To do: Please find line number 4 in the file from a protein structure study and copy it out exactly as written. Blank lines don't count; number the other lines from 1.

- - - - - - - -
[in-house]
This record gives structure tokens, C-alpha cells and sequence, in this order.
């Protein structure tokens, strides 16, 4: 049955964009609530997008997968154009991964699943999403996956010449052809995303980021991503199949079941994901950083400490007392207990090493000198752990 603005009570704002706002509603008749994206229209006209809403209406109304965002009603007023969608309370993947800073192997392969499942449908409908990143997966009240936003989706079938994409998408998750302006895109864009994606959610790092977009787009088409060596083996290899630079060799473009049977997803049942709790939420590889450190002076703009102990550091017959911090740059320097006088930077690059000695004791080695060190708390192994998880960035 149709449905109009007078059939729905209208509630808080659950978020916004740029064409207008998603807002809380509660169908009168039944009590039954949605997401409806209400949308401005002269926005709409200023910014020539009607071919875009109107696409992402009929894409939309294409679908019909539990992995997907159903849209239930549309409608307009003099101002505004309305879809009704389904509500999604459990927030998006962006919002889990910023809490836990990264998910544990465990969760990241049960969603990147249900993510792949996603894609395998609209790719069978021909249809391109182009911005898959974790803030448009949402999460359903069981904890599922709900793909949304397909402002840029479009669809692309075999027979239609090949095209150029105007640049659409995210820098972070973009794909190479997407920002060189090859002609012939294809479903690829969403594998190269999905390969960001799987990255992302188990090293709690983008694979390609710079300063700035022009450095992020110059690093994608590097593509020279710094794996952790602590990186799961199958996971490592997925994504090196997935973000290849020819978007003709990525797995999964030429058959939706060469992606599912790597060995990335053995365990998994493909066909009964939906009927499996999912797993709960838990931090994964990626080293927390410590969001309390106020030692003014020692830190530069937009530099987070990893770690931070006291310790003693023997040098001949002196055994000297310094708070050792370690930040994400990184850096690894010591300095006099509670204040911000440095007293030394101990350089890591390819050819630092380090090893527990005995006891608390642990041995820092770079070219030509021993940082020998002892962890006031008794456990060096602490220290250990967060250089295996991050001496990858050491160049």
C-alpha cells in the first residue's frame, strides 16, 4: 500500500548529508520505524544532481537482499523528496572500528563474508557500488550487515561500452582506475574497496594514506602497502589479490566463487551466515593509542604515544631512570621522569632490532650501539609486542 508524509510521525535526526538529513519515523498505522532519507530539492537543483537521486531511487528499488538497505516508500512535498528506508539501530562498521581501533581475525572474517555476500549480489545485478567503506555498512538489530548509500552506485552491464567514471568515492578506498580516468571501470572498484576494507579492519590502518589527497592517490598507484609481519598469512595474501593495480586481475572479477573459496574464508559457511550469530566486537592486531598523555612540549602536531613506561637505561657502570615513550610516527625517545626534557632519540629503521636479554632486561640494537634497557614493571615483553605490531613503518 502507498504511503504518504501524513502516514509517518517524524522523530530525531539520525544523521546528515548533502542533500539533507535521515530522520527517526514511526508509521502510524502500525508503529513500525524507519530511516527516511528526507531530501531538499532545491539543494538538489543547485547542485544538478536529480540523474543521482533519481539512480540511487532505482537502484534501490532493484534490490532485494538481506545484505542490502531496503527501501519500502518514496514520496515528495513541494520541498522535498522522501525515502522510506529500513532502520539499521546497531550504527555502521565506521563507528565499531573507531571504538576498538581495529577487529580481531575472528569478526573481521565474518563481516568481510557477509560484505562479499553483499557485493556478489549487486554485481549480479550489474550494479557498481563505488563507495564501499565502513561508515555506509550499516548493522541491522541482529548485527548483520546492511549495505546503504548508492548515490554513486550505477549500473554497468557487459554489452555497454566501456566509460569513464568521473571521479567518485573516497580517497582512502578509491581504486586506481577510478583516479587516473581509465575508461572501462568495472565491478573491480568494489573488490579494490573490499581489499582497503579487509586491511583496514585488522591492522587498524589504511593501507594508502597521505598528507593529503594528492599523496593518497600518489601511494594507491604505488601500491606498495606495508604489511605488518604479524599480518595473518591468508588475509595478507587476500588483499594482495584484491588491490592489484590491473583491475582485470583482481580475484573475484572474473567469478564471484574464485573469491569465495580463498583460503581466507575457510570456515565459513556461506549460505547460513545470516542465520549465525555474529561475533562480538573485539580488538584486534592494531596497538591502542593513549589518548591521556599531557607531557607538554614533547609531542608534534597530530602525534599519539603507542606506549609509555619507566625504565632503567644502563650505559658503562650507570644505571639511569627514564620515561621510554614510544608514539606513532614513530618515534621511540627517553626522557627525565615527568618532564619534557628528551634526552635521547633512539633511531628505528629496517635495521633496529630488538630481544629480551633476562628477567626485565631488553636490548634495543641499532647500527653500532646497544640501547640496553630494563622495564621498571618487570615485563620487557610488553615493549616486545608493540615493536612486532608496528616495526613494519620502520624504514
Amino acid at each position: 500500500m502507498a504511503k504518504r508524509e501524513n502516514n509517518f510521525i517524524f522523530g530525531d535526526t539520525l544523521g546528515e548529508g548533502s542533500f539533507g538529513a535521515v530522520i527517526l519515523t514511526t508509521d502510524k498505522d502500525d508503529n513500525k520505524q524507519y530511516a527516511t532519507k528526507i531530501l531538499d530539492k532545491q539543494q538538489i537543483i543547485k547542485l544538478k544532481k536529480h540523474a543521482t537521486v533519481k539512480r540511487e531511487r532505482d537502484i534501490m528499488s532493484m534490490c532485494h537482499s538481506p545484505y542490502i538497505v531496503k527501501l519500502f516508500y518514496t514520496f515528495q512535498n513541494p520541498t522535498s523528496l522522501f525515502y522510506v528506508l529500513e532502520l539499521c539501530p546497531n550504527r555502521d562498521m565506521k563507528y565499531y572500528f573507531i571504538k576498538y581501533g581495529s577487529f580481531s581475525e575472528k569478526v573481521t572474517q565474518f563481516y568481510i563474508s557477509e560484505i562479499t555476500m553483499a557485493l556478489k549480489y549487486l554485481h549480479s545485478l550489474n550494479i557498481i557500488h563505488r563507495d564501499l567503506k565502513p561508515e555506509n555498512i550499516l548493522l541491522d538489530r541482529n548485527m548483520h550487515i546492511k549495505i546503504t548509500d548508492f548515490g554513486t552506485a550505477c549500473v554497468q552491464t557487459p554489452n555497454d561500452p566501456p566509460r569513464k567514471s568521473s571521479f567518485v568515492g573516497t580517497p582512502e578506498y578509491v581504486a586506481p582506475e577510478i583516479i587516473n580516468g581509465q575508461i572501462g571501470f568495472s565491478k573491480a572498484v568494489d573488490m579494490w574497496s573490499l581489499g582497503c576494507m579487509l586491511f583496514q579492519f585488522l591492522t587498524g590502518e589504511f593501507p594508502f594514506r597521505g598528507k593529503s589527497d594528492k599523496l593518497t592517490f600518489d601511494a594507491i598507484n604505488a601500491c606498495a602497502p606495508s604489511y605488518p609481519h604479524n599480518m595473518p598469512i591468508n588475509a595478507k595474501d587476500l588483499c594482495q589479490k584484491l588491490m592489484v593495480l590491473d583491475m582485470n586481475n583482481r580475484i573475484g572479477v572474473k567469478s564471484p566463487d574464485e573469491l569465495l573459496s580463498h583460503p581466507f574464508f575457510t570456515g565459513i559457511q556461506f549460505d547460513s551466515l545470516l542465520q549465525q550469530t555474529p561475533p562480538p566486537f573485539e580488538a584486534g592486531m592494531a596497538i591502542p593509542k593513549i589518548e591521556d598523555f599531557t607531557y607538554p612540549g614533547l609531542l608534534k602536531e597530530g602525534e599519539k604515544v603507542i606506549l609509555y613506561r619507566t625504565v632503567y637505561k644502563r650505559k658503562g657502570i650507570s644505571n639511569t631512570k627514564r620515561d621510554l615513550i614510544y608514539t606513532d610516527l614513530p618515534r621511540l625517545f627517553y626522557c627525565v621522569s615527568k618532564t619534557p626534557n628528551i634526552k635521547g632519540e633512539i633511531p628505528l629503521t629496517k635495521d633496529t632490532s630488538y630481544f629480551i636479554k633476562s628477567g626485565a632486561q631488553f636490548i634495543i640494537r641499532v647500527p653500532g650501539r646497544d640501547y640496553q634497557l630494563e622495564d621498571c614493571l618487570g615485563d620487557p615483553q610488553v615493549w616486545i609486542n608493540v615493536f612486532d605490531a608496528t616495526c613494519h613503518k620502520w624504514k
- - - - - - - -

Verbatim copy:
C-alpha cells in the first residue's frame, strides 16, 4: 500500500548529508520505524544532481537482499523528496572500528563474508557500488550487515561500452582506475574497496594514506602497502589479490566463487551466515593509542604515544631512570621522569632490532650501539609486542 508524509510521525535526526538529513519515523498505522532519507530539492537543483537521486531511487528499488538497505516508500512535498528506508539501530562498521581501533581475525572474517555476500549480489545485478567503506555498512538489530548509500552506485552491464567514471568515492578506498580516468571501470572498484576494507579492519590502518589527497592517490598507484609481519598469512595474501593495480586481475572479477573459496574464508559457511550469530566486537592486531598523555612540549602536531613506561637505561657502570615513550610516527625517545626534557632519540629503521636479554632486561640494537634497557614493571615483553605490531613503518 502507498504511503504518504501524513502516514509517518517524524522523530530525531539520525544523521546528515548533502542533500539533507535521515530522520527517526514511526508509521502510524502500525508503529513500525524507519530511516527516511528526507531530501531538499532545491539543494538538489543547485547542485544538478536529480540523474543521482533519481539512480540511487532505482537502484534501490532493484534490490532485494538481506545484505542490502531496503527501501519500502518514496514520496515528495513541494520541498522535498522522501525515502522510506529500513532502520539499521546497531550504527555502521565506521563507528565499531573507531571504538576498538581495529577487529580481531575472528569478526573481521565474518563481516568481510557477509560484505562479499553483499557485493556478489549487486554485481549480479550489474550494479557498481563505488563507495564501499565502513561508515555506509550499516548493522541491522541482529548485527548483520546492511549495505546503504548508492548515490554513486550505477549500473554497468557487459554489452555497454566501456566509460569513464568521473571521479567518485573516497580517497582512502578509491581504486586506481577510478583516479587516473581509465575508461572501462568495472565491478573491480568494489573488490579494490573490499581489499582497503579487509586491511583496514585488522591492522587498524589504511593501507594508502597521505598528507593529503594528492599523496593518497600518489601511494594507491604505488601500491606498495606495508604489511605488518604479524599480518595473518591468508588475509595478507587476500588483499594482495584484491588491490592489484590491473583491475582485470583482481580475484573475484572474473567469478564471484574464485573469491569465495580463498583460503581466507575457510570456515565459513556461506549460505547460513545470516542465520549465525555474529561475533562480538573485539580488538584486534592494531596497538591502542593513549589518548591521556599531557607531557607538554614533547609531542608534534597530530602525534599519539603507542606506549609509555619507566625504565632503567644502563650505559658503562650507570644505571639511569627514564620515561621510554614510544608514539606513532614513530618515534621511540627517553626522557627525565615527568618532564619534557628528551634526552635521547633512539633511531628505528629496517635495521633496529630488538630481544629480551633476562628477567626485565631488553636490548634495543641499532647500527653500532646497544640501547640496553630494563622495564621498571618487570615485563620487557610488553615493549616486545608493540615493536612486532608496528616495526613494519620502520624504514